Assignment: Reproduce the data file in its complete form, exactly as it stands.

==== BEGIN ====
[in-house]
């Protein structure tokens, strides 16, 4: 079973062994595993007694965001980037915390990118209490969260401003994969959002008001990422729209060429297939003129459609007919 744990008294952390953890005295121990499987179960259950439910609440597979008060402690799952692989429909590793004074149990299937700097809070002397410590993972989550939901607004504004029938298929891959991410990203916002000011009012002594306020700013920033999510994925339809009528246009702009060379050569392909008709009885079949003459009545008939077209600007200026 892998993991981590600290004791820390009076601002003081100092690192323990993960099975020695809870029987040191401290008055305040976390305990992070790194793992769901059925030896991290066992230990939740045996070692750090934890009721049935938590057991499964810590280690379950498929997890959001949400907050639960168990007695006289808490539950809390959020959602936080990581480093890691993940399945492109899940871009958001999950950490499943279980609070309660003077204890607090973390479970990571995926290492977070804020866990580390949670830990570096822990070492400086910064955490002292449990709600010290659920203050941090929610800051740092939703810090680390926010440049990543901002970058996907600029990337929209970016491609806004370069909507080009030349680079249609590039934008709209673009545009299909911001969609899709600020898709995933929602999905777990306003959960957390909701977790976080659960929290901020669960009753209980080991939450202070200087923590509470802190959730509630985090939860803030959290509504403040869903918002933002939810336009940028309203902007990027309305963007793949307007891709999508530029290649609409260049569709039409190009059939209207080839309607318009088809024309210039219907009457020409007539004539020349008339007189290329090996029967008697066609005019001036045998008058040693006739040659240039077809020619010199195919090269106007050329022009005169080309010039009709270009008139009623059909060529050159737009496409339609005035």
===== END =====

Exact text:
[in-house]
């Protein structure tokens, strides 16, 4: 079973062994595993007694965001980037915390990118209490969260401003994969959002008001990422729209060429297939003129459609007919 744990008294952390953890005295121990499987179960259950439910609440597979008060402690799952692989429909590793004074149990299937700097809070002397410590993972989550939901607004504004029938298929891959991410990203916002000011009012002594306020700013920033999510994925339809009528246009702009060379050569392909008709009885079949003459009545008939077209600007200026 892998993991981590600290004791820390009076601002003081100092690192323990993960099975020695809870029987040191401290008055305040976390305990992070790194793992769901059925030896991290066992230990939740045996070692750090934890009721049935938590057991499964810590280690379950498929997890959001949400907050639960168990007695006289808490539950809390959020959602936080990581480093890691993940399945492109899940871009958001999950950490499943279980609070309660003077204890607090973390479970990571995926290492977070804020866990580390949670830990570096822990070492400086910064955490002292449990709600010290659920203050941090929610800051740092939703810090680390926010440049990543901002970058996907600029990337929209970016491609806004370069909507080009030349680079249609590039934008709209673009545009299909911001969609899709600020898709995933929602999905777990306003959960957390909701977790976080659960929290901020669960009753209980080991939450202070200087923590509470802190959730509630985090939860803030959290509504403040869903918002933002939810336009940028309203902007990027309305963007793949307007891709999508530029290649609409260049569709039409190009059939209207080839309607318009088809024309210039219907009457020409007539004539020349008339007189290329090996029967008697066609005019001036045998008058040693006739040659240039077809020619010199195919090269106007050329022009005169080309010039009709270009008139009623059909060529050159737009496409339609005035």